6. Where I'm at, salaried criminal defence positions are the exception, not the norm. And I can't say there's a lot of publicly available data on the economic realities of being a relatively new call making a run at it in criminal defence. I'm hoping that this thread is doing some of the work of illuminating that for people. Maybe someone who's trying to choose between, say, uvic and Osgoode will read this thread and strongly weigh the consequences of a high debt load against their future earnings in making their decision. And for my part, yeah, I borrowed too much for law school. But hindsight is 20/20 on that. I went in thinking I wanted some fancy civil litigation or labour law job. I didn't know that once I started doing clinical work and other volunteering activities, I'd want to do some of the lowest paying work in the legal profession.
  7. Staaaaahp. This argument has been had way too many times.
  8. But on the plus side, by that time the de-aging technology will be ready, and the four hour adaptation of the book, I Heard You Put Liens on Houses by hellosir80, will properly depict how DiCaprio and Hardy's characters sacrificed the love and trust of Anna Paquin so that they could kill it and impress their superiors.
  9. Life isn't an award show. When you're 83, hemorrhaging internally, and about to kick the bucket, they don't add up a scorecard at the hospital, and declare you the dual winner of Smartest Graduate of Biology 104 and Mommy's Bestest Kid. Your problem isn't that you won't be sufficiently successful as a lawyer. Your problem is that you're seeking a standard of external validation that can't be met, and even if it were, won't bring you happiness and fulfillment. If you want to waste the few decades you have on this planet, trying to fill up a mantle with enough awards to fill a nagging need for approval, that's your choice. But why? Pick something you think seems interesting. Work hard at it. Find an aspect that does fulfill you and be motivated by the work, not by some quest for approbation. In any case, good luck.
  10. It's a regulated market. As mentioned above, you would be bound by the governing legislation and the law society's regulations/rules of professional conduct. Licensees can be disciplined by the law society for non-compliance with the rules. Among others, the rules state that a lawyer shall not withdraw from representation of a client except for good cause and on reasonable notice to the client. There are specific provisions, but one you're retained, withdrawing for inconvenience and being needed on short notice are not likely to satisfy the good cause or reasonable notice requirements.* Your image of legal practice doesn't accord with my still limited experience. Managing client expectations and dealing with unreasonable demands are just part of private practice. *Epeeist-style disclaimer: none of this should be construed as legal advice, etc, etc.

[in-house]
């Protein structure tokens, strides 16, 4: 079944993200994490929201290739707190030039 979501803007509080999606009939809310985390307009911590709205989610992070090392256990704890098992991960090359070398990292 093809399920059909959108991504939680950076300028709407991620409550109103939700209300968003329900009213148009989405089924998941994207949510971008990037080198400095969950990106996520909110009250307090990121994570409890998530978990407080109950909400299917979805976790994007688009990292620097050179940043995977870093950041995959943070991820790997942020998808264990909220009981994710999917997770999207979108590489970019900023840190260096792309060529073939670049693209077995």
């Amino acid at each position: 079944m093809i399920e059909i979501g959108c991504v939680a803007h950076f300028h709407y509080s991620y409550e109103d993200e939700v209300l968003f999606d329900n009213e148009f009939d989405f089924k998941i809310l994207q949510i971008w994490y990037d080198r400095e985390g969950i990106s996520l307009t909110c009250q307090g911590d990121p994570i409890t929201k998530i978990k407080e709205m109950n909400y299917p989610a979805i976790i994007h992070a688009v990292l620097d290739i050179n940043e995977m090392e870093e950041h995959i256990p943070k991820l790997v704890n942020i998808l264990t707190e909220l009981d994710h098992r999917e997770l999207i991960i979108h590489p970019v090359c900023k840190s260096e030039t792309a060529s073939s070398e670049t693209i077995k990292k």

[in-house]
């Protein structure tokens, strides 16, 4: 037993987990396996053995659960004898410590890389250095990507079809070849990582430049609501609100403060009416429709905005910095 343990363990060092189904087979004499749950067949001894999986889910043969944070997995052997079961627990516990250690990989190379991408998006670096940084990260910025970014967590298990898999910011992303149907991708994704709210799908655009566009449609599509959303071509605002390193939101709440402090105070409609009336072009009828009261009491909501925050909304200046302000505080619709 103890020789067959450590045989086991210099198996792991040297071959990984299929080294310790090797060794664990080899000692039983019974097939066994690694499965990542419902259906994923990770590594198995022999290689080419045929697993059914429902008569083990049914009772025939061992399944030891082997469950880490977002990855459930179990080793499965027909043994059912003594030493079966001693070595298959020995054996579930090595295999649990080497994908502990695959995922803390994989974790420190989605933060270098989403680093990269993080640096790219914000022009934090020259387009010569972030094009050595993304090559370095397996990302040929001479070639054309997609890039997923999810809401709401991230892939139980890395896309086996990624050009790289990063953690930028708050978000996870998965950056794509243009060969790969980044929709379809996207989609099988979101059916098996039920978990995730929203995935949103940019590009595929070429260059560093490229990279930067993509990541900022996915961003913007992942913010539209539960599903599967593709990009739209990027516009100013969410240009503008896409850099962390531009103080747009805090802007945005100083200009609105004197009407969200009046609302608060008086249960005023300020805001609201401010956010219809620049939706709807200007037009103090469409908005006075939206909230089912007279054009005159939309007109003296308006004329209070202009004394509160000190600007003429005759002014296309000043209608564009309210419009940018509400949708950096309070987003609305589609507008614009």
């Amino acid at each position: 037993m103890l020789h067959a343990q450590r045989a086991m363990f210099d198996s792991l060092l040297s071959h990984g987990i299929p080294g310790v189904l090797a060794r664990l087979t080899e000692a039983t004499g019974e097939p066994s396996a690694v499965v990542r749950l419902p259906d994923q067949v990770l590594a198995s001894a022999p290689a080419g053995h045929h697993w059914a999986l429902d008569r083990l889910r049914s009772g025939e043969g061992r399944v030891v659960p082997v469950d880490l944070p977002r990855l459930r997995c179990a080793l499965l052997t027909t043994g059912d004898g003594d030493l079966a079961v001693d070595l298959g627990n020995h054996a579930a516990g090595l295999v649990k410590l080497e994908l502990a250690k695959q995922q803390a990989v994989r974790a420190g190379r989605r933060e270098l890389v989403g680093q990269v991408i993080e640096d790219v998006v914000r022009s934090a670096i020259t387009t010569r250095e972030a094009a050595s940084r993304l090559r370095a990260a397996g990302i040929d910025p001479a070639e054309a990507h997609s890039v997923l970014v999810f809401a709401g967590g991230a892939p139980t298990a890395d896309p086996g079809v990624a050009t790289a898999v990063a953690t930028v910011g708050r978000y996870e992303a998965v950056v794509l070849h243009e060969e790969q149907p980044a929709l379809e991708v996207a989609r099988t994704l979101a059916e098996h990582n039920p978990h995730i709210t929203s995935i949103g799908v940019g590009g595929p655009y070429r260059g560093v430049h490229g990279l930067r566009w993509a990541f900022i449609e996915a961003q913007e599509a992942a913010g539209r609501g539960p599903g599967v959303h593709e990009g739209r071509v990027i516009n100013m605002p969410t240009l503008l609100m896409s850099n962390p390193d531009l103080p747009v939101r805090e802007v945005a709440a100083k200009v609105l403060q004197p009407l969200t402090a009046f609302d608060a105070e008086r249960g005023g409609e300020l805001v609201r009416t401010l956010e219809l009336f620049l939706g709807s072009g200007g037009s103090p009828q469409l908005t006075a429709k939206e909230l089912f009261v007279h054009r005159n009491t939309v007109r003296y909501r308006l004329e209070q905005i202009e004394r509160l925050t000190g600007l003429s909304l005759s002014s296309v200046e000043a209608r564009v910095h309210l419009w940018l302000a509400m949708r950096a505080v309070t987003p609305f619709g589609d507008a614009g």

11. I'm not sure that this forum can completely answer this question for you, but if you look around, there are already many similar discussions. E.g.,:
  12. This isn't true, though. Lots of people have meaningful careers without law degrees or HBAs. I really urge people to think about taking some time off after undergrad. Work some entry level jobs. Maybe save and travel. Get some experience and approach what you're going with an open mind. Professional schools will still be there to take your money. But there's lots of interesting work out there. I have friends who are happily working away at things I'd never heard of before, many of which don't require post-graduate education. I don't know if you have to be passionate about law before you go to law school (it's hard to be passionate about something you've never done before). But, I wouldn't go just because you can't think of anything else. Especially if you haven't really tried much else, yet.
  13. Everyone should consider the financial impact of law school. Everyone. Repaying U of T or Osgoode tuition can be doable with a good paying job. But, OP should be absolutely certain that they want one of those good paying jobs before they drop $35,000.00+ per year on tuition. Because if someone discovers that they have a passion for criminal defence, immigration, family, human rights, or other retail practices during law school, barring a parental bailout, that debt is going to be a real barrier to doing the work they want to do. And yeah, maybe U of T makes you more employable across the Board. But it doesn't necessarily raise the payscale for its graduates taking jobs outside a narrow set of sophisticated, mostly institutional law firms. Debt can impact your happiness, your mental health, and your personal life. Think carefully about how much of it you want, and the tradeoffs involved in making monthly payments after you graduate.
  14. Only name your dogs after precedent-setting English Lords. When using public transit, place a casebook on top of your leather messenger bag, so the common folk know how important you are. Have your intimate partners refer to you as "counsel," or, if you're (i) in a jurisdiction that recognizes the designation and (ii) of the appropriate sexual orientation, "queen's counsel." Whisper "I rest my case" whenever you climax.